TAIPEI (CNA) – Over 5,000 workers are expected to take to the streets of Taipei in a Labor Day march on May 1 to call for more holidays and paid time off and better protection of their rights, the organizers said yesterday.

The protesters will gather on Ketagalan Boulevard in front of the Presidential Office and march past the Ministry of Labor and Legislative Yuan, before returning to the starting point, according to the organizers, an action coalition of worker groups and unions.

The workers will demand more public holidays, an increase in maternity leave from 60 days to 90 days, and the enactment of legislation that would allow employees to take leave without pay for long-term care of family members, the organizers said.

The protesters will also call for better protection of workers’ rights, suggesting, for example, that businesses with fewer than four employees be required to provide labor insurance coverage, according to the organizers.

Chuang Chueh-an (莊爵安), chairman of the Taiwan Confederation of Trade Unions and one of the main organizers, said working conditions in Taiwan have worsened over the past few years.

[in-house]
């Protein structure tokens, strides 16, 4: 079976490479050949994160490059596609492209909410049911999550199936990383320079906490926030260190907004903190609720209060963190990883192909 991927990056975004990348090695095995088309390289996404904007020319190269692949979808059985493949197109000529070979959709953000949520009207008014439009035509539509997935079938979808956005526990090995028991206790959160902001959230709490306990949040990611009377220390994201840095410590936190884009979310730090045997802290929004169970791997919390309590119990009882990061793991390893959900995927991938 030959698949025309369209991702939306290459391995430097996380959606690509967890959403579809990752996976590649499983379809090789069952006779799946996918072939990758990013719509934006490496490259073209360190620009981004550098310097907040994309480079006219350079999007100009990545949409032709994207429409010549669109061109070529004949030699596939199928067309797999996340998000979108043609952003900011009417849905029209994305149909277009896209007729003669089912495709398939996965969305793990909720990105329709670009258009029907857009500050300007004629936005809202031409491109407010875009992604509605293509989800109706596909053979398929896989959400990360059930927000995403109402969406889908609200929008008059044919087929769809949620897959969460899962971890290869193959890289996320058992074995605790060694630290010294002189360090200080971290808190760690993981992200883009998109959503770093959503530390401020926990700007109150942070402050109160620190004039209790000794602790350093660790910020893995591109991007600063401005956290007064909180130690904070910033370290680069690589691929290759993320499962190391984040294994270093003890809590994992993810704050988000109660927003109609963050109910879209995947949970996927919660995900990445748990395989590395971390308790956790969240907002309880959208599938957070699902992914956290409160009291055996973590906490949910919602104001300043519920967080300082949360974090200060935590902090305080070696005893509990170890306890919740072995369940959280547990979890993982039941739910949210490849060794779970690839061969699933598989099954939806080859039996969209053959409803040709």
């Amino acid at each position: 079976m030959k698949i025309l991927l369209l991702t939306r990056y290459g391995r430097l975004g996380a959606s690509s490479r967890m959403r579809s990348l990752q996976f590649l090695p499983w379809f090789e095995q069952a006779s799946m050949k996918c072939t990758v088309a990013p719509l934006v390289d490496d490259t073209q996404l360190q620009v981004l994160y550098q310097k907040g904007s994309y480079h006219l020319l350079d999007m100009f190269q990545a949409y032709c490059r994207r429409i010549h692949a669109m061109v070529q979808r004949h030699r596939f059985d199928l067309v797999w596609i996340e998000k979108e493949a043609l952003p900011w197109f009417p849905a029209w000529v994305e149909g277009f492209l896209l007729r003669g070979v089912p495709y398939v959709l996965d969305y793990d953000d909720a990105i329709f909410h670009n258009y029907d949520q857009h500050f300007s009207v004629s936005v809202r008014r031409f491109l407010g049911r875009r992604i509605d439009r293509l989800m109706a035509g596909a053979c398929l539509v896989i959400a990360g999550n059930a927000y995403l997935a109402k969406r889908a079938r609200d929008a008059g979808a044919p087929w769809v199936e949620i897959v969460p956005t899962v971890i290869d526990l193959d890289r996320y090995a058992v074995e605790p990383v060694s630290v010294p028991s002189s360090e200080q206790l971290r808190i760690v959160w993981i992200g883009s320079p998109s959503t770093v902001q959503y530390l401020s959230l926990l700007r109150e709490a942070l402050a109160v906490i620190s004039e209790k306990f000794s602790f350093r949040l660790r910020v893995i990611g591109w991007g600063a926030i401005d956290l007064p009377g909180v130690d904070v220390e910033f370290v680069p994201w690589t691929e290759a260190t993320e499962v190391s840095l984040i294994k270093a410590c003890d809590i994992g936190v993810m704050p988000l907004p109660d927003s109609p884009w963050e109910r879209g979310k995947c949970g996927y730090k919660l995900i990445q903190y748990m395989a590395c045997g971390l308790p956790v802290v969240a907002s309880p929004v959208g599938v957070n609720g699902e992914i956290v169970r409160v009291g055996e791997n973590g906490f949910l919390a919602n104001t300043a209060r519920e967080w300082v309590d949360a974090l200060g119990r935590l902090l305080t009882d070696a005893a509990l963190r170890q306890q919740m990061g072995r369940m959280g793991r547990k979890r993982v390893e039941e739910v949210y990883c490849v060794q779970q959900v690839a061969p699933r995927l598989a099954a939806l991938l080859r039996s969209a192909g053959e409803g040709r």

In 2017, the average number of work hours a year per employee was 2,035 in Taiwan, compared with 1,744 hours in countries in the Organization for Economic Cooperation and Development (OECD), which indicated that employees in Taiwan were working 36 days per year more than people in other countries, according to Chuang.

Despite the longer work hours, the basic monthly wage in Taiwan was lower than the OECD average, an indication that Taiwan’s corporate employers were unwilling to share their business profits with their employees, Chuang said, adding that low salaries also impact retirees’ income.

Commenting on the May 1 march, Labor Minister Hsu Ming-chun (許銘春) said Tuesday that the ministry respects the coalition and usually incorporates the labor groups’ appeals into its administrative goals.

By Wu Hsin-yun, Yu Hsiao-han and Evelyn Kao